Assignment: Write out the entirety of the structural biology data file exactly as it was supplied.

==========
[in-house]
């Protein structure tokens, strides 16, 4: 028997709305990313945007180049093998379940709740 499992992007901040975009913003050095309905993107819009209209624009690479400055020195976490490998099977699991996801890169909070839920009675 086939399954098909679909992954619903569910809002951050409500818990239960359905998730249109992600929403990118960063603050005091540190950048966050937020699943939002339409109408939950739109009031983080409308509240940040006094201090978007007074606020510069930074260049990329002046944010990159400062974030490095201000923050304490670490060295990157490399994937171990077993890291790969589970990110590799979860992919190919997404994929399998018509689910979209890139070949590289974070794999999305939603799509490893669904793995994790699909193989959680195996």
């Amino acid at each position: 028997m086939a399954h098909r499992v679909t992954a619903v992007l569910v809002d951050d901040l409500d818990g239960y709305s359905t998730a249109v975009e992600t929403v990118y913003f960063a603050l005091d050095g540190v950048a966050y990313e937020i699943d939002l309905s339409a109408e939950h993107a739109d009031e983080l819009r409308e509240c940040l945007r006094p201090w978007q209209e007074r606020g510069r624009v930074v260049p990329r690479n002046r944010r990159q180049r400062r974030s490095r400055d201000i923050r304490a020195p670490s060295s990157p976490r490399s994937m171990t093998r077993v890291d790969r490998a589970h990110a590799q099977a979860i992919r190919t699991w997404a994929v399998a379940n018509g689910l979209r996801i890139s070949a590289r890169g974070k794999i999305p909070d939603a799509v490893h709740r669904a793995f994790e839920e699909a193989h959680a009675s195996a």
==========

[in-house]
């Protein structure tokens, strides 16, 4: 028997709305990313945007180049093998379940709740 499992992007901040975009913003050095309905993107819009209209624009690479400055020195976490490998099977699991996801890169909070839920009675 086939399954098909679909992954619903569910809002951050409500818990239960359905998730249109992600929403990118960063603050005091540190950048966050937020699943939002339409109408939950739109009031983080409308509240940040006094201090978007007074606020510069930074260049990329002046944010990159400062974030490095201000923050304490670490060295990157490399994937171990077993890291790969589970990110590799979860992919190919997404994929399998018509689910979209890139070949590289974070794999999305939603799509490893669904793995994790699909193989959680195996």
């Amino acid at each position: 028997m086939a399954h098909r499992v679909t992954a619903v992007l569910v809002d951050d901040l409500d818990g239960y709305s359905t998730a249109v975009e992600t929403v990118y913003f960063a603050l005091d050095g540190v950048a966050y990313e937020i699943d939002l309905s339409a109408e939950h993107a739109d009031e983080l819009r409308e509240c940040l945007r006094p201090w978007q209209e007074r606020g510069r624009v930074v260049p990329r690479n002046r944010r990159q180049r400062r974030s490095r400055d201000i923050r304490a020195p670490s060295s990157p976490r490399s994937m171990t093998r077993v890291d790969r490998a589970h990110a590799q099977a979860i992919r190919t699991w997404a994929v399998a379940n018509g689910l979209r996801i890139s070949a590289r890169g974070k794999i999305p909070d939603a799509v490893h709740r669904a793995f994790e839920e699909a193989h959680a009675s195996a």